Egypt‘s President Abdel Fattah el-Sisi has won a decisive victory, securing a third term as the leader of the Middle East’s most populous nation. The National Elections Authority announced on Monday that Sisi garnered an overwhelming 89.6% of the vote in an election held between December 10 and 12, with an unprecedented turnout of 66.8%.
Over 39 million Egyptians cast their ballots in support of Sisi, a former army chief who has governed the nation for a decade. Despite various challenges, including the Israel-Hamas war in Gaza and a severe economic crisis, the result of the election was widely anticipated.
The absence of serious opposition can be attributed to a decade-long crackdown on dissent, leaving Sisi as the dominant figure. In the election, he faced three other candidates, none of whom were high-profile contenders.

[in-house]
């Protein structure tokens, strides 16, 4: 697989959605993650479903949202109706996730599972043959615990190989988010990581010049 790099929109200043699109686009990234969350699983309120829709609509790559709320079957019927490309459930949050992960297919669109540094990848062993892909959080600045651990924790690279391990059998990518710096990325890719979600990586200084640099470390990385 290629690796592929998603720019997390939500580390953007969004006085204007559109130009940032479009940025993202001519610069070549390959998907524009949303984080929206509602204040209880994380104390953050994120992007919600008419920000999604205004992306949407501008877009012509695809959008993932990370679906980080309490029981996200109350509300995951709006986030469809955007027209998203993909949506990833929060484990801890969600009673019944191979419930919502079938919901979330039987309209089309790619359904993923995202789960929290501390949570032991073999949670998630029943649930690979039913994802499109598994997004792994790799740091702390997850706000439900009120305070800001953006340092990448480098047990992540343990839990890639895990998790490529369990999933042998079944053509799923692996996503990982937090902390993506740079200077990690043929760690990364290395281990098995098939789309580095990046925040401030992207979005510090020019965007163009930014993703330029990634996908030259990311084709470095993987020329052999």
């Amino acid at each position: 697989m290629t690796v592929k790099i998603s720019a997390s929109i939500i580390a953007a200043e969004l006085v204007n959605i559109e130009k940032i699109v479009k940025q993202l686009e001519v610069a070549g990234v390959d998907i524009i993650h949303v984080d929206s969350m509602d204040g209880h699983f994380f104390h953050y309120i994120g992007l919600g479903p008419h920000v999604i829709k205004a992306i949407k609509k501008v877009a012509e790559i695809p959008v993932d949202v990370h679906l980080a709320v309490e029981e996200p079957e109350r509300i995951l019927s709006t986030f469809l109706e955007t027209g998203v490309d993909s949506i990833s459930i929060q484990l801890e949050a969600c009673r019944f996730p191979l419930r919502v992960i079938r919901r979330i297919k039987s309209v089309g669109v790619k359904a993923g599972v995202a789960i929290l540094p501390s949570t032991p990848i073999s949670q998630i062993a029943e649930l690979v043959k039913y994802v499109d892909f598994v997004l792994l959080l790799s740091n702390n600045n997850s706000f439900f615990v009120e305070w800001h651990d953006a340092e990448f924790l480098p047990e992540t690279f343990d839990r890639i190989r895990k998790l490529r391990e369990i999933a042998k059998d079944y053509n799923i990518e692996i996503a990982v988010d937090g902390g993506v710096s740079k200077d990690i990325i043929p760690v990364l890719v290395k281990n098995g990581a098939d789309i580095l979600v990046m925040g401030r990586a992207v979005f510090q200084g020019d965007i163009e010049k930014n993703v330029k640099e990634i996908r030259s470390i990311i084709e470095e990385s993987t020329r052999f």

The runner-up, Hazem Omar of the Republican People’s Party, received only 4.5% of the vote, while other candidates had marginal support.
Sisi’s victory marks a continuation of his tightening grip on power since coming to office after the 2013 overthrow of Egypt’s first popularly elected president, Mohamed Morsi. The president was re-elected in 2018, winning with 97% support in both previous elections.
The constitutional changes during Sisi’s rule extended the presidential mandate from four to six years and raised the limit on consecutive terms from two to three.
Despite criticism and accusations of human rights violations, Sisi’s supporters credit him with restoring calm after the upheaval that followed the 2011 uprising against President Hosni Mubarak.
As Sisi prepares to embark on his third and constitutionally final term in April, the election outcome reaffirms his dominant position in Egyptian politics, shaped by a decade of suppressing dissent and consolidating power.